… Then the officer went to Facebook.com, a Web site where students can post profiles and leave messages for one another. Not only did Facebook help him identify Chiles, it also showed that Chiles and Gartner listed each other as friends, suggesting Gartner had lied to police.
There’s something pretty terrifying about police using sites like Facebook (which is like MySpace but focussed on specific educational institutions) to track down criminals, especially when it’s stuff on the scale of peeing in a bush on campus or telling some cops that you don’t know the name of that guy who was just peeing (they gave the urinators buddy a ticket for lying after they verified the friendship on FaceBook). Also, as the article points out, it’s kind of ridiculous that they’d expend so much effort just to give people tickets, which more than anything indicates that there were personal rather than legal motivations for all the background checking on such a stupidly lo-fi crime.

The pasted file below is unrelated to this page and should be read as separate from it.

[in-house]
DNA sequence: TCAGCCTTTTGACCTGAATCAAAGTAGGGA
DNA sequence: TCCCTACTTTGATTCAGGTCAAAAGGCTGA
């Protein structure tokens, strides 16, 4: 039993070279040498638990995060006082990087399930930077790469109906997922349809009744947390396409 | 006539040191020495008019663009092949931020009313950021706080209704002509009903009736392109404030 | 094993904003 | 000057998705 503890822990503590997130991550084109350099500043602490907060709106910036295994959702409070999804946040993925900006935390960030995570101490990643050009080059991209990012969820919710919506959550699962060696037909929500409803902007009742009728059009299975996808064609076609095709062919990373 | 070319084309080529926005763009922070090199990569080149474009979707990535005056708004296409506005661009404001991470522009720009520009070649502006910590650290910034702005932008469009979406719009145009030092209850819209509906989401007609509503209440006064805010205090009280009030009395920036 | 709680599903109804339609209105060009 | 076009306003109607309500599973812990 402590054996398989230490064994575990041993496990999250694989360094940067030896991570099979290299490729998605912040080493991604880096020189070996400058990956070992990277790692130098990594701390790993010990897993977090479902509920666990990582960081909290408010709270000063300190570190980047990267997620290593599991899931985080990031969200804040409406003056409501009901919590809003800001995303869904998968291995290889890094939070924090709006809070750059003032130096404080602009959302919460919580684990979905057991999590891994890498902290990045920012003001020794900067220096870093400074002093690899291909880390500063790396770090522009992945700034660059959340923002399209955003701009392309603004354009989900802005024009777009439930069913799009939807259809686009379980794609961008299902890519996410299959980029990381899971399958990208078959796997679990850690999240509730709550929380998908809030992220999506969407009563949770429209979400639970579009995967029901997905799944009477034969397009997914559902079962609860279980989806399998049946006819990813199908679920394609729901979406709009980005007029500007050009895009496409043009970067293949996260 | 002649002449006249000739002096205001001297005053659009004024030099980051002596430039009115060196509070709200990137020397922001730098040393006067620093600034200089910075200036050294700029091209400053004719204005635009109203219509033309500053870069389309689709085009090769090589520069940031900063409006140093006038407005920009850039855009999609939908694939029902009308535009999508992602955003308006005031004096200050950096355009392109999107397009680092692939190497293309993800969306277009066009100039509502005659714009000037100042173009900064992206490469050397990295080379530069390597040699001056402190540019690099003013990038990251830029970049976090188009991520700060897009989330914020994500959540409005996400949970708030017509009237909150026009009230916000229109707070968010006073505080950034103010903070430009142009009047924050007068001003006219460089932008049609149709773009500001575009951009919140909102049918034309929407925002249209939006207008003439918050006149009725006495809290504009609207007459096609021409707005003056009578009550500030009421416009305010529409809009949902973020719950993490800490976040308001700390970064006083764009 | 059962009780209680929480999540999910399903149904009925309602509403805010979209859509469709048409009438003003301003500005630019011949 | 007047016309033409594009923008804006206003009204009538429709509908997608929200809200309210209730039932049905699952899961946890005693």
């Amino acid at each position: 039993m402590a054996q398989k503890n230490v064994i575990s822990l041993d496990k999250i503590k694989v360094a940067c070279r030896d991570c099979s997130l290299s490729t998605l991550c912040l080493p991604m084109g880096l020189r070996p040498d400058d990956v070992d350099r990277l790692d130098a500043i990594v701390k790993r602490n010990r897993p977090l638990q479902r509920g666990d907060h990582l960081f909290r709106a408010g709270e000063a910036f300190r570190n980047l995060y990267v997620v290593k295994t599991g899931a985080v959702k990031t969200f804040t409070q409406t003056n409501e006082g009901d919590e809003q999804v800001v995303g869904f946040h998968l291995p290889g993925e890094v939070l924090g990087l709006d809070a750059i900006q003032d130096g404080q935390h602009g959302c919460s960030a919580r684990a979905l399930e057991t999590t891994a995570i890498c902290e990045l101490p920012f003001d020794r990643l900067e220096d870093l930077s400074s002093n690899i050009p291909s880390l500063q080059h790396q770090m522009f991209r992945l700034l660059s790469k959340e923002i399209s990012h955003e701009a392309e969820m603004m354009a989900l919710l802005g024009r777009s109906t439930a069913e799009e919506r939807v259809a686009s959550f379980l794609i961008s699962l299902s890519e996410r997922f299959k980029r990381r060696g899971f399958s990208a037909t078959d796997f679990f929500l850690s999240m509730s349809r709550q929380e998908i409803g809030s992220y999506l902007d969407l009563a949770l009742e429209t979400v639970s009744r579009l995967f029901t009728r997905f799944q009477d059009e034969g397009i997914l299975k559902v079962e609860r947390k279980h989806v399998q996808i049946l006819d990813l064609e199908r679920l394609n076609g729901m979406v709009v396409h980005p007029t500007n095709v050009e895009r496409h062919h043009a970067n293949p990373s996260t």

It also reminds me of the reason I never joined Facebook, they are exclusive enough that they only let you join if you have an email from your university (in my case it would be @alcor.concordia.ca) but that means that jerks like these cops or security guards from the school can log in using their work accounts and wreck everyone’s fun, while people like me (who never signed up for a university email account) just leave because it’s not worth the hassle. (Of course MySpace is no better, I’d imagine, as nothing could possibly be worse.)
As a fun bonus to this bit of Kafkaesque news you should probably check out this Daily Show piece (YouTube link) about MySpace which, if nothing else, points out the silliness of putting a lot of weight on the “friendships” exhibited in places like MySpace.